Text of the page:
In addition to its well-known anti-immigration stance, DF has always positioned itself as a champion of animal rights. That reputation is sure to be strengthened by its suggestion to have police trained in combating animal abuse.
“We think it is important to take care of all living creatures and that we get to the bottom of the problem of very long case times within the police and the courts in relation to animal abuse,” DF spokesman Peter Skaarup told TV2 News.
The party contends that animal abuse is not taken seriously enough by individual police districts and that abusers essentially escape any punitive measures.
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DF said that the best way to ensure humane treatment of animals is to provide more training and education so that officers are better at identifying and responding to criminal offences against pets and other animals.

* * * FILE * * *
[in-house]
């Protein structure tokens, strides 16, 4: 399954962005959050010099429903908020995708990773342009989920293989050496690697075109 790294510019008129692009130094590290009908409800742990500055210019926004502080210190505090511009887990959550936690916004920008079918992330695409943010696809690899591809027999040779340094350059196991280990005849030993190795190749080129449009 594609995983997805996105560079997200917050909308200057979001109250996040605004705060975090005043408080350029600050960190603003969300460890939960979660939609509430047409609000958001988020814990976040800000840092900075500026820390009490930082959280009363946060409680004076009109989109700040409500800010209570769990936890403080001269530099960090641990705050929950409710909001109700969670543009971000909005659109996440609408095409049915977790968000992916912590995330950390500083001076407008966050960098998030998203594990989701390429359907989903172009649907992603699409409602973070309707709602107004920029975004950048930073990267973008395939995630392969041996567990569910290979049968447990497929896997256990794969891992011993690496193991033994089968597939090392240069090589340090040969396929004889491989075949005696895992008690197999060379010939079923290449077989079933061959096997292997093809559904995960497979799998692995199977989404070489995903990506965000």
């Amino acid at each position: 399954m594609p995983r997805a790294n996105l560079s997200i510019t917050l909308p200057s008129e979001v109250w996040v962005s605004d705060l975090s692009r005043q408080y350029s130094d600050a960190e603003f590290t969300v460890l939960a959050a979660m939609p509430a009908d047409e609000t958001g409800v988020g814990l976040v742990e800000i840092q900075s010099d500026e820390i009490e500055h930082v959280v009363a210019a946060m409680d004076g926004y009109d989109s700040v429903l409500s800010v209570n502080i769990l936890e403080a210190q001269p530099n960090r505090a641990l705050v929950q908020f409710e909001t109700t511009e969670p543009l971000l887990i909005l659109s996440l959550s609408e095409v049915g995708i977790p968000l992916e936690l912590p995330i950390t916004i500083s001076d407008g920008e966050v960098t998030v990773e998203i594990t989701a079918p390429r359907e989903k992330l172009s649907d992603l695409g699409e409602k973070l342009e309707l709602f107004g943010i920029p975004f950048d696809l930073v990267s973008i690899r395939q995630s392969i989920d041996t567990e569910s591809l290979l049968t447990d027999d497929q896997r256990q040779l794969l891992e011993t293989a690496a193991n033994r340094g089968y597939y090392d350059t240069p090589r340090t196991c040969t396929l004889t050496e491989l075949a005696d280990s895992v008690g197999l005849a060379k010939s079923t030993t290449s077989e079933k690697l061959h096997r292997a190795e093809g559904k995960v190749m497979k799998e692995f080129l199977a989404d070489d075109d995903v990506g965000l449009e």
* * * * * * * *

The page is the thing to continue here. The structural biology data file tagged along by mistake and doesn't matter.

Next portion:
Denmark officially banned having sex with animals earlier this year, bringing the country's bestiality laws in line with its neighbours. The Nordic nation has long been a target of international animal rights activists who take issue with its slow response to bestiality, public dissection of zoo animals and the annual pilot whale hunt in the Faroe Islands.
DF's wish to set aside more police resources for its four-legged friends will have to contend with its own demands on using police officers to increase Denmark's border controls and a police force that is overstretched due to its anti-terror focus.